Friday, May 30, 2014

Business Marketing Association Conference: Marketers Should Make Customers the Hero

I may have to start attending only conferences on the West Coast, since the trip home from closer locations doesn't take enough time for me to write up a summary. I’m drafting this on the way back from the excellent Business Marketing Association conference in Chicago and the pilot has just announced we’re starting our descent to Philadelphia.

[cut to montage of airplane landing, dog greeting owner, light clicking on in home office] 

Still, I’ve had enough time to ponder what I heard. Three speakers who really made an impression on me: Story Wars author Jonah Sachs, who described using the “hero story” to sell your brand; Tim Riesterer of Corporate Visions, who stressed telling visual stories with a whiteboard; and Brent Adamson of CEB, who showed how “challenger marketing” convinces buyers they have problem that only the seller can solve. (I actually missed most of Adamson’s presentation but heard him a few weeks ago at the Content2Conversion show in New York, so I’ll assume he covered pretty much the same ground.)

One thing these three had in common is that each speaker used his own technique within the presentation: Sachs described making the customer a hero with the brand as mentor, suggesting this would make marketers into heros with him as a mentor; Riesterer used a flip chart diagram to convince marketers that they should train their sales people to use flip chart presentations; Adamson argued that current marketing methods don’t work and should be replaced with methods that convince customers their current approaches won’t work. My inner literary critic appreciates the symmetry.

Pondering a bit more deeply, I see that all three presentations also shared the same basic approach: define a problem, show a solution, and offer to help the audience get there. Of course, many presentations offer a problem and a solution, and there were several at the conference by equally successful speakers including Gary Vaynerchuk (Jab, Jab, Jab, Right Hook) and Jay Baer (Youtility). But those felt like a more expository mode, describing solutions but not really offering to help marketers make the transition. This is true even though I’m perfectly aware those speakers are also selling consulting services.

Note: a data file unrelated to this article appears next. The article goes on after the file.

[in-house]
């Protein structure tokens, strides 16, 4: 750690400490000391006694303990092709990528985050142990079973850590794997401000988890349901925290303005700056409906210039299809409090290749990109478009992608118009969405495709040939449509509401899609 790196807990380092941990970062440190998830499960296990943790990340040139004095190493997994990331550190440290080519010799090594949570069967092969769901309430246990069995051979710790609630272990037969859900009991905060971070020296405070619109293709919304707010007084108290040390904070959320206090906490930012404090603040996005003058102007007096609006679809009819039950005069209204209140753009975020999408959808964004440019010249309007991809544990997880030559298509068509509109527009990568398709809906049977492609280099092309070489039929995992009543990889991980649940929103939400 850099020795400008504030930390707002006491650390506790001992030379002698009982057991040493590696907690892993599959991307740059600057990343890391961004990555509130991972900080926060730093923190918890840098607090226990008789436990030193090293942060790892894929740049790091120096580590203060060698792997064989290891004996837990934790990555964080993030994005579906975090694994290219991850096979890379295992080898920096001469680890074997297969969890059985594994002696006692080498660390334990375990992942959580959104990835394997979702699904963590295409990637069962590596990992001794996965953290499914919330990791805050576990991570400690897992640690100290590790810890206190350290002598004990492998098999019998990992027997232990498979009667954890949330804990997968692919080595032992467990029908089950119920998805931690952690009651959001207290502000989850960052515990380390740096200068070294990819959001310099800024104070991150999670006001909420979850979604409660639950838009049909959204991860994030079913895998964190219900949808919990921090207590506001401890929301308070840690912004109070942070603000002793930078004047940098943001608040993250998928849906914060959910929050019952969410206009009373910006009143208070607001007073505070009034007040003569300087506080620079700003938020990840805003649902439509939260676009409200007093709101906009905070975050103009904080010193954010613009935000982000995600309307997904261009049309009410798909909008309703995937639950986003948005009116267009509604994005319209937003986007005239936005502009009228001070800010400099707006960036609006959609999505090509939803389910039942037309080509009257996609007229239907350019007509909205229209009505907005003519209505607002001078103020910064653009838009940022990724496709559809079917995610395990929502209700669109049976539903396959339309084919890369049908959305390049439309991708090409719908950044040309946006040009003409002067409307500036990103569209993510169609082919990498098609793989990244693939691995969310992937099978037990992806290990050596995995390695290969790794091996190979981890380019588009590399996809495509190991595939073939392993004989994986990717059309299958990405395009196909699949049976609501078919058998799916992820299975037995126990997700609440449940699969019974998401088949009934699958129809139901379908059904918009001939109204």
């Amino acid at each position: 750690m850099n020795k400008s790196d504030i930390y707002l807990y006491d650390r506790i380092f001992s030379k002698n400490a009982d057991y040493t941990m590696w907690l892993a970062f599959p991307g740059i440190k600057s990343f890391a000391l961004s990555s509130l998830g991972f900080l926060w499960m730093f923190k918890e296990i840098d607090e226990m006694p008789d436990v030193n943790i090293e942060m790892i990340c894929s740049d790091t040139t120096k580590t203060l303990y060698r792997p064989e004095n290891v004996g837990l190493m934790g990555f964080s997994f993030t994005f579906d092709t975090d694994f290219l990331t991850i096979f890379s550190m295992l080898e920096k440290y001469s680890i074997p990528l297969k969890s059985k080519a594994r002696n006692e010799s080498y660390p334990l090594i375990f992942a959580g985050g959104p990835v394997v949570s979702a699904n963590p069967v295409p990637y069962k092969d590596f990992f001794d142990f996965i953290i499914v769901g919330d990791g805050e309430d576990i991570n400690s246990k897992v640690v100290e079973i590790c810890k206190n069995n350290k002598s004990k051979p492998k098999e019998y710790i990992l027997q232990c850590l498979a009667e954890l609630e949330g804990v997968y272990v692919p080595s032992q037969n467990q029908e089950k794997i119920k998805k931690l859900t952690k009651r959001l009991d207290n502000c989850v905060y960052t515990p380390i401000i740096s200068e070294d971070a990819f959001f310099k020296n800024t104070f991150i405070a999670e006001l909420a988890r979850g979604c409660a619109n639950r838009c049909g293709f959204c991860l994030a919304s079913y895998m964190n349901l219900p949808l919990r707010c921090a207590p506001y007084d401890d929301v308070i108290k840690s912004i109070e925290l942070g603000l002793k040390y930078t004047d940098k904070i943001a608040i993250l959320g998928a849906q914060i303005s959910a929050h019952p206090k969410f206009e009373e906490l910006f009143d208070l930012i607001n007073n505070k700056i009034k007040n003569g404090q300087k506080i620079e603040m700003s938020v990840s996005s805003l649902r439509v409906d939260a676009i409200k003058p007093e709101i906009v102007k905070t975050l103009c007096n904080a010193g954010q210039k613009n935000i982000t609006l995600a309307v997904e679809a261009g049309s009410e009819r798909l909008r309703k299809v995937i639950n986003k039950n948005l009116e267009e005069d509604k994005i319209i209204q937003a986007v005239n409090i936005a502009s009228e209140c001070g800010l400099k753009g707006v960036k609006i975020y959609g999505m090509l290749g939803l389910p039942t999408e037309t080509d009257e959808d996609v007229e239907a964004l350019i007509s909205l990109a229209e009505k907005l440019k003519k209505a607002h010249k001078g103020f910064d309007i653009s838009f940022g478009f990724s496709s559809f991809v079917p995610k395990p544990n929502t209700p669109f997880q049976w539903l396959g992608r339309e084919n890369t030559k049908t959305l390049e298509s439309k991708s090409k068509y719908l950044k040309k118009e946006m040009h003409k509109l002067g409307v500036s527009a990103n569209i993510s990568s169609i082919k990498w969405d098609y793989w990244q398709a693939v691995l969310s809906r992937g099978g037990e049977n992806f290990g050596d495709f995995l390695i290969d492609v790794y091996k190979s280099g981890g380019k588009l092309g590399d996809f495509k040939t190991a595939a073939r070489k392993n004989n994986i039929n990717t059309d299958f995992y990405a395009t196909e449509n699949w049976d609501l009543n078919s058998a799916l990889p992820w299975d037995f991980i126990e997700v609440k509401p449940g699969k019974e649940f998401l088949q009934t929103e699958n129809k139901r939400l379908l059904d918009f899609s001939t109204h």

Maybe it’s just a matter of style, but I think there's a deeper difference.  The speakers who impressed me set out a fairly clear path to achieving the goals they described, rather than just making observations and recommendations. It’s the difference between telling someone there’s gold in the hills and teaching them how to mine for it.

I guess the key lesson in this has more to do with my own presentations, which tend to be more about presenting information than offering a structured solution. I’ve always sensed that was a problem, even though I usually include a list of next steps. There needs to be something more coherent: a vision of how this knowledge solves a larger problem, perhaps. It’s something for me to work on and hopefully improve before my presentation at the MarTech conference in Boston in August (early bird pricing ends June 7).  Be sure to attend if you want to see what I come up with or just contrast my performance with many others who will no doubt do it better.

Anyway, back the BMA conference.  It was very well produced and fast-paced, with a refreshing (for me) focus on broader marketing issues rather than just marketing technology.  Much of the program was case studies and panel discussions, which don't always provide specific take-aways but do offer inspiration and insight into how other people achieve their successes.  Since B2B marketers so often feel under-appreciated, it's a great chance to compare notes and commiserate with their peers.

(If you're wondering about the picture accompanying this post, it's 1920's band leader Ted Lewis, whose catchphrase "Is everybody happy?" makes him the godfather of the customer experience survey.  Sadly, his co-workers were a bunch of clowns.)

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